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Here's a reason for retailers to be "appy" this holiday season: Purchases made on mobile apps more than doubled in 2015, to nearly $50 billion. We look at holiday-specific shopper apps and how retailers can parlay these concepts into direct spending online and in the store.
In the classic film Miracle on 34th Street, the most accurate resource for product updates was R.H. Macy's Santa Claus. Today, Santa's got an app, and so do many of the stores he visits.
The result: Consumers are increasingly purchasing directly from mobile devices, skipping the aisle, the desktop and any possible referrals to Macy's or Gimbels.
Sales on mobile devices increased 56 percent in 2015, to $49.2 billion — double the growth rate of 2014, according to The Wall Street Journal, citing comScore. Nearly 40 percent of desktop purchases in the fourth quarter of 2015 occurred after a customer visited the retailer's app or mobile site.
Retailers are taking note. Many merchants from Target to Macy's and more are offering holiday-specific apps or tailoring existing apps to include holiday trimmings.
"The retailers that are succeeding are training customers to think of their smartphones like an all-day impulse aisle," The Wall Street Journal stated. "Apps are able to capture data available on handsets and push consumers to buy when they have a spare moment."
For retailers, getting their apps on a shopper's screen is the equivalent of getting their products under the tree. Consumers averaged more than three hours a day in app use in 2015. Further, 75 percent of shoppers used mobile devices in some fashion for holiday shopping, according to the software company SandBox Commerce.
These trends have not been lost on retailers. Not only are more of them offering holiday-specific apps; some are checking the app box twice. Among them:
• Cartwheels through the snow: Through its Cartwheel app, Target offered a 50 percent discount on a different toy each day until Dec. 24. Shoppers who create a gift list on Target’s Kids' Wish List app received a 10 percent discount on the items included on their lists. They also can use their devices to scan items in the store. With 55 percent of Americans using their smartphones to compare prices during holiday shopping, such offers have a better chance to stand apart.
• Playing many retail games: Sears partnered with the popular game show Wheel of Fortune on a holiday gamification app called the Wheel of Fortune Holiday Puzzler. Users can play the word puzzle once a day through the holiday season and vie to win Sears gift cards, encouraging app downloads and repeat visits.
• Penney for our thoughts: J.C. Penney offered those who downloaded its mobile app by Nov. 4 a sneak peek of its Black Friday ad. It is also offering one-day deals from its 72-page Black Friday circular through the holiday season, according to DallasNews.com.
• Holiday parade through time: Macy's gave fans of its Thanksgiving Day Parade a chance to interact with its storied history. Users of the Macy's Parade Time Traveler app snapped selfies across the decades or collect virtual balloons from parades gone by. A complementary Macy's Thanksgiving Day Parade Stickers app engaged users by providing parade imagery they can include in text messages.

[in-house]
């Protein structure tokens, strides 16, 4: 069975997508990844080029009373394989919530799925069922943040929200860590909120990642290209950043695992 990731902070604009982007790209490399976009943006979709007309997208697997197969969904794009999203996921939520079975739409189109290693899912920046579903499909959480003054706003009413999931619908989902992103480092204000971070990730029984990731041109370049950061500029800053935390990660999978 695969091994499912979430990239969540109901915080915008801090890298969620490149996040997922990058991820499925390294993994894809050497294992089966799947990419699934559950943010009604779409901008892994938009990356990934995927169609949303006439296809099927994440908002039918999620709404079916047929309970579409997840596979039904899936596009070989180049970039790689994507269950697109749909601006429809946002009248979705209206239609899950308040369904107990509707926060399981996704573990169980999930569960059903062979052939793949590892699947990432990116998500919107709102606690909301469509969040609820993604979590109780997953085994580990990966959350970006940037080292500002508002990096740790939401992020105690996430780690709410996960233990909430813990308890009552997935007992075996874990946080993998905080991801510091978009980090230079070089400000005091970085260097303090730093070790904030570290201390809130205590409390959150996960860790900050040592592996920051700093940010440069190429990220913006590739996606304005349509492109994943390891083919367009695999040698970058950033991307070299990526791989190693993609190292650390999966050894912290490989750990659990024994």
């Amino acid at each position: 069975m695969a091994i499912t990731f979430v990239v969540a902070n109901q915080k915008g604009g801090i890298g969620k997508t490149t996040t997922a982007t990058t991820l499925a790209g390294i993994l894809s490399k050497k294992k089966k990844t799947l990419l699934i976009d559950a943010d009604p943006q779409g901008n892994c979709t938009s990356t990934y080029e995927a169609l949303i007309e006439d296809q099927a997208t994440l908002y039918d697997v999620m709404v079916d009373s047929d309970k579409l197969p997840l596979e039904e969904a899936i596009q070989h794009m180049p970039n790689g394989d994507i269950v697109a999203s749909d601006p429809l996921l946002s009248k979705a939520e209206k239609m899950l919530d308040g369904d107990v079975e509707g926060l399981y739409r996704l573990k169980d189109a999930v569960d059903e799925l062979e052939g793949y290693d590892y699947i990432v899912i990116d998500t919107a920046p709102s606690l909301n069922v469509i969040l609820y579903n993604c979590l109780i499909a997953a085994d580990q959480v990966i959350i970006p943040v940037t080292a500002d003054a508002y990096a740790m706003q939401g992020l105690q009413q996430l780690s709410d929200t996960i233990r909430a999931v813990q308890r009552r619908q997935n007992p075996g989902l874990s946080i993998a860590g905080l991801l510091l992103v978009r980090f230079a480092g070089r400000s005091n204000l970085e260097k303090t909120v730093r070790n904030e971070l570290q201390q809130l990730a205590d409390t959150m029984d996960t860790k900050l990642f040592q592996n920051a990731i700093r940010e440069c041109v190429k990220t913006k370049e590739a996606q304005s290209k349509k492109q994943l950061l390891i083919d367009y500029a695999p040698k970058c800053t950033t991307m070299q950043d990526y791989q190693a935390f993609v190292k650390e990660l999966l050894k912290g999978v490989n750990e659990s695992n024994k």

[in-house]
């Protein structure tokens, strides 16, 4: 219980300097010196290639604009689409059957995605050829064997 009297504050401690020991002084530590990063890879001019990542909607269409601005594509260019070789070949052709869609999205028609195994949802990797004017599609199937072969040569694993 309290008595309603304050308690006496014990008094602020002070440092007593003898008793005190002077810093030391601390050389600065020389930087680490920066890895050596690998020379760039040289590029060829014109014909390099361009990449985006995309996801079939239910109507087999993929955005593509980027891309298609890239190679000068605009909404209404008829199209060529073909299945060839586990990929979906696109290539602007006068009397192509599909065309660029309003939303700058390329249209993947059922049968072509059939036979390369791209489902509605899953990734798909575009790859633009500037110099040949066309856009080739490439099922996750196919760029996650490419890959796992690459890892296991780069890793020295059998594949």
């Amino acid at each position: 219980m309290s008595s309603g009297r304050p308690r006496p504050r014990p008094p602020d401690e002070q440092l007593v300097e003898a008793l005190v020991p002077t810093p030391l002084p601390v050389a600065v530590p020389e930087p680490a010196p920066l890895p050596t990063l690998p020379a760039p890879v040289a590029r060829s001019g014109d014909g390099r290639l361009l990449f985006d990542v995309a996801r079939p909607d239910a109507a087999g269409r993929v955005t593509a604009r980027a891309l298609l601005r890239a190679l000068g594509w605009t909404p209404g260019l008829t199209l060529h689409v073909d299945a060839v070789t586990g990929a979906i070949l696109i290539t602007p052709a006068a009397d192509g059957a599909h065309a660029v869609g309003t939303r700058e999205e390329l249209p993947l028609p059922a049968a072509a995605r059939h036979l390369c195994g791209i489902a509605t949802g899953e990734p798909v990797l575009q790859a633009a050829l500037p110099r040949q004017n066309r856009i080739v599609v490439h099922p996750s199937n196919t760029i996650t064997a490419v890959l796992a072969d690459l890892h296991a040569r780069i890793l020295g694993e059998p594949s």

These apps have a few themes in common, but essential to their success is the way they draw on both emotional and practical wishes for the season. Following are three must-haves for a holiday app to make it onto the screen (and avoid the island of misfit apps).
Be a little helper: A good app will serve as a tool, enabling its users to more easily accomplish holiday tasks. Target's Kids' Wish List is a good example, as it organizes what kids want for the holiday in an easy-to-use list with the bonus of discounts. J.C. Penney, by loading its Black Friday circular to its app, brings the shopping search to its users with alerts to one-day deals. The data collected provides added detail to paint a more accurate profile of the shopper and her family’s preferences.
Tap into nostalgia: For many people, the sentimentality of the holidays is as sweet as Christmas cookies. A good holiday rewards app packages that nostalgia in ways the user can personalize, much like putting a photo in a gifted picture frame. Macy's Parade Time Traveler app does this by allowing users to relive earlier holidays or, for younger users, to travel back in time to the holidays of their parents or grandparents. The experience leaves an emotional imprint that likely persuades users to shop with Macy's, and the selfies can become fodder for holiday cards.
App to give back: People make 24 percent to nearly 43 percent of their annual charitable contributions in the weeks between Thanksgiving and New Year's Eve, according to the Center on Philanthropy at Indiana University. Retailers can use holiday apps to facilitate this generosity by offering to match or make their own contributions. In 2015, the Macy's annual Believe campaign, for example, donated $1 to Make-A-Wish for every letter written and sent through its app or by other channels. These acts of altruism can extend to product suppliers as well. If toy brands get involved, they can layer their own philanthropic efforts onto the rewards.
The opportunities retailers can present for easier, more pleasurable shopping this holiday season are being unwrapped almost as fast as the largest gifts under the tree. If retailers can do this while providing relevant experiences that enrich the season, what they stand to gain approaches the miraculous.